Ed Miliband is turning off voters by forcing MPs into a "torturous repetition of political mantras" such as the party's "One Nation" slogan, one of his backbenchers has warned.
Repeatedly "parroting" phrases and using "vacuous sloganeering" causes people to switch off from politics and ultimately stay away from the ballot box on election day, Simon Danczuk said.
He urged the Labour leader to ditch the "on message" discipline instilled in the party by Lord Mandelson and Alastair Campbell under the Tony Blair years.
In a blog for trade magazine PR Week, the Rochdale MP wrote: "We've already been told, from the very top, to intertwine 'one nation' into every policy statement we make, to build it into speeches, to continually repeat the phrase 'one nation' at every opportunity."
Danczuk said the Opposition leader's "One Nation" party conference speech two years ago was a "land grab moment" but would not win the party the general election.
"It's not a general election winning strapline is it? The public isn't as accepting of such simple messaging any more. Indeed, I've come to believe the public is actively turned off by the torturous repetition of political mantras."
Danczuk also took a swipe at the Conservative Party chairman Grant Shapps for repeatedly forcing the phrase "hardworking people" into his appearances on radio and television and highlighted the success of outspoken politicians such as Mayor of London Boris Johnson, Labour's Frank Field and Tom Harris and Ukip leader Nigel Farage in reaching out to voters.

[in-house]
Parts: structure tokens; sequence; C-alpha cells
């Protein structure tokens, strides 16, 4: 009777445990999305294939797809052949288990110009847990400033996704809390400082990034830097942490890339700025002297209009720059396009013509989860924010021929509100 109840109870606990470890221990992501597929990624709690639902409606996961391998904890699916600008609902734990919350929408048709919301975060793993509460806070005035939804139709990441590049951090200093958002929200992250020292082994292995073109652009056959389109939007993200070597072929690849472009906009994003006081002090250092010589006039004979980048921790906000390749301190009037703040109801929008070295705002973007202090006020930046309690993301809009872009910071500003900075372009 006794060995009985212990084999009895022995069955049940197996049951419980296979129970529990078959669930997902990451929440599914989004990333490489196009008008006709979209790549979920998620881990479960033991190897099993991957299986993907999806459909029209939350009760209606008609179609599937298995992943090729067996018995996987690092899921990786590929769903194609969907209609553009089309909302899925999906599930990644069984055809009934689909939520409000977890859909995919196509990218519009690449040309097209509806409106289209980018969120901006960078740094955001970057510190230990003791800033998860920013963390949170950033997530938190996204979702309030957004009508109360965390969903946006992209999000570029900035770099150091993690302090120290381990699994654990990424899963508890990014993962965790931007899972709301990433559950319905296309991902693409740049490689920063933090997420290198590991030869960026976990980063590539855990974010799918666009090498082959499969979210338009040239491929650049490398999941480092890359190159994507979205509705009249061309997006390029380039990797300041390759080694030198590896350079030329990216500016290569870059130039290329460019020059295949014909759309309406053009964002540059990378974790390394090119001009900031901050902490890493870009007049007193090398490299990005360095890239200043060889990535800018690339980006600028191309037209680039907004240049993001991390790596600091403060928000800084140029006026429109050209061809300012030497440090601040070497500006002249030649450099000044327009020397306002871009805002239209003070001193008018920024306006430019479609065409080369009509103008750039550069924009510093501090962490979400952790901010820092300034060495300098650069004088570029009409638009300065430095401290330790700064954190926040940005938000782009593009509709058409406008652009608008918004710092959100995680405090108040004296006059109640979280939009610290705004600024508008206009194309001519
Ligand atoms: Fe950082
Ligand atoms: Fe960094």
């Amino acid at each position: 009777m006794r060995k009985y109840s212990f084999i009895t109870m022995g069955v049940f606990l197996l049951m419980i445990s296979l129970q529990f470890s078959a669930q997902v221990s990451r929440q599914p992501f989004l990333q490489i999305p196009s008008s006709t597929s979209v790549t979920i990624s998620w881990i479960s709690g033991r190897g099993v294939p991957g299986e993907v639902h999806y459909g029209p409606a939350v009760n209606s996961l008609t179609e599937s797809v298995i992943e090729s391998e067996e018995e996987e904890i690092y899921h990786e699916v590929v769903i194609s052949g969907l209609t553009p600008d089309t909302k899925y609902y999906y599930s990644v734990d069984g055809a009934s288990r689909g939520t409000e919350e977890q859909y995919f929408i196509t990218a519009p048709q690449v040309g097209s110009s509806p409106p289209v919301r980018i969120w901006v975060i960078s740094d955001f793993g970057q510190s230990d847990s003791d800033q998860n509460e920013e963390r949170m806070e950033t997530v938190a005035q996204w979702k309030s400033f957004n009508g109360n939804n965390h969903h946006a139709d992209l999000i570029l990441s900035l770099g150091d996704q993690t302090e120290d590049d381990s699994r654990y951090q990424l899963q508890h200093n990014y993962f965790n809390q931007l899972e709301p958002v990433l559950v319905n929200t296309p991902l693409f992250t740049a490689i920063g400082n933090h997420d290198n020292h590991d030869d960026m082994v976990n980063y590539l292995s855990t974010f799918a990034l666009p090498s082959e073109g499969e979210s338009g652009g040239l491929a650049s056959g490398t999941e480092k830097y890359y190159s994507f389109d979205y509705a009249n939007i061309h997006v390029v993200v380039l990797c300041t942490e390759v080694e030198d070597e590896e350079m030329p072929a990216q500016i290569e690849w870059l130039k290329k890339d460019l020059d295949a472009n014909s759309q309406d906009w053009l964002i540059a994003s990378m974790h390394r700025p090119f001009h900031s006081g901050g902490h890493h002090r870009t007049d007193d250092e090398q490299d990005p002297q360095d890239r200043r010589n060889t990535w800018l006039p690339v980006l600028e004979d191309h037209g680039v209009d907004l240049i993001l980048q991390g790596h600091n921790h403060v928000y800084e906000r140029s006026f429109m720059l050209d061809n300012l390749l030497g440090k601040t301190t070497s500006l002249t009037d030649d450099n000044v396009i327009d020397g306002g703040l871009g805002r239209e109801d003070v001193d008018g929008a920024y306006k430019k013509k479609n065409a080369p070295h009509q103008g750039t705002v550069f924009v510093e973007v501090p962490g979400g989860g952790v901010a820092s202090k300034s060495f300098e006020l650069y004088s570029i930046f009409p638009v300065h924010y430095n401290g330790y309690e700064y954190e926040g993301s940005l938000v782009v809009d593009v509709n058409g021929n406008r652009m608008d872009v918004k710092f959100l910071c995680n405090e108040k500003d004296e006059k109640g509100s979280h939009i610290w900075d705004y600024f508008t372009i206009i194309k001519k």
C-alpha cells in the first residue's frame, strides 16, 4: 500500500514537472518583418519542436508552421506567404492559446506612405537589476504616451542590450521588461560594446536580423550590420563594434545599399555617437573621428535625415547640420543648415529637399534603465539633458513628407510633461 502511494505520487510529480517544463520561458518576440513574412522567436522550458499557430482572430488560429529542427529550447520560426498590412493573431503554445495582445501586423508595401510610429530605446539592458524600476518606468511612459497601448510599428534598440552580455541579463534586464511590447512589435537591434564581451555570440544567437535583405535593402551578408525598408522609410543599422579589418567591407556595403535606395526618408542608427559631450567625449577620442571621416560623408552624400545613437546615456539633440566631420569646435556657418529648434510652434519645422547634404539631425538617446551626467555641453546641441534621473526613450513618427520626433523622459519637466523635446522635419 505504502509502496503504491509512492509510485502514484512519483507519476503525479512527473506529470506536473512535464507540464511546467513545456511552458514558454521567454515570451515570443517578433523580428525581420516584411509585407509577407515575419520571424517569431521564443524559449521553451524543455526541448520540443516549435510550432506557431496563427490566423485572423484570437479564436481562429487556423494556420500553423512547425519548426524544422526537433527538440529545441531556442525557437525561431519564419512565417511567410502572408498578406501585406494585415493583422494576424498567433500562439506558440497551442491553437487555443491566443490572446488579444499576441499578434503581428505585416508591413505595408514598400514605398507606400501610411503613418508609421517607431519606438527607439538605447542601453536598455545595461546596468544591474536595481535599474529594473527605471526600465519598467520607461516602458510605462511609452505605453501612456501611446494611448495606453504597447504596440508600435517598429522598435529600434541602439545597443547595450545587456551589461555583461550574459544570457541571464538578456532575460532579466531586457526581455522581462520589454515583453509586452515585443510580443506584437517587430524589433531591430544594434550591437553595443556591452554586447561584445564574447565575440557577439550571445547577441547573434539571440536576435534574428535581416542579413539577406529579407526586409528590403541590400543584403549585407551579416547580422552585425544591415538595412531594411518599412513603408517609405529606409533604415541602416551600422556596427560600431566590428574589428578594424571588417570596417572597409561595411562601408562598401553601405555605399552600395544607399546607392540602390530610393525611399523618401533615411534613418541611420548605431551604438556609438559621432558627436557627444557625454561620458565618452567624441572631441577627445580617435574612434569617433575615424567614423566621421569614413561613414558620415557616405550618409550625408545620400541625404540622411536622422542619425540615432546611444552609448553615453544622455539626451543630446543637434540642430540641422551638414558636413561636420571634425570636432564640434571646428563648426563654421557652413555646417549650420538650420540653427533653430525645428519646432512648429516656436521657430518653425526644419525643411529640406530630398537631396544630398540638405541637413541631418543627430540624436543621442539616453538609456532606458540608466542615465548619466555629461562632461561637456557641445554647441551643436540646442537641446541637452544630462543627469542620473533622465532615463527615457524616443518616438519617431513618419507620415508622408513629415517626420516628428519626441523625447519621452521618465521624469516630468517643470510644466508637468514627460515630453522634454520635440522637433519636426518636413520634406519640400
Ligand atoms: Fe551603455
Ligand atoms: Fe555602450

He said: "The premium currency that politicians should be looking to trade in these days is authenticity, and that means using stories and experiences to convey the message, not parroting slogans. It's about showing character, imagination and a deeper understanding of people's lives.
"When the Conservative Party chairman Grant Shapps pops up on the news and tries to crowbar the phrase 'for hardworking people' into every sentence no one honestly thinks he has any connection with the lives of people striving to do right for their families. It's just vacuous sloganeering."
The Conservative Party's slogan was also criticised by Tory MP Margot James as soon as it was unveiled. The Stourbridge MP told a meeting at the party's conference in October that the phrase "excludes" too many voters.
"When it came through my letter box I thought 'oh my god I don't like that'. Because of course we are on the side of hardworking people, that is the essence of what this government is about, but it excludes too many people," she said.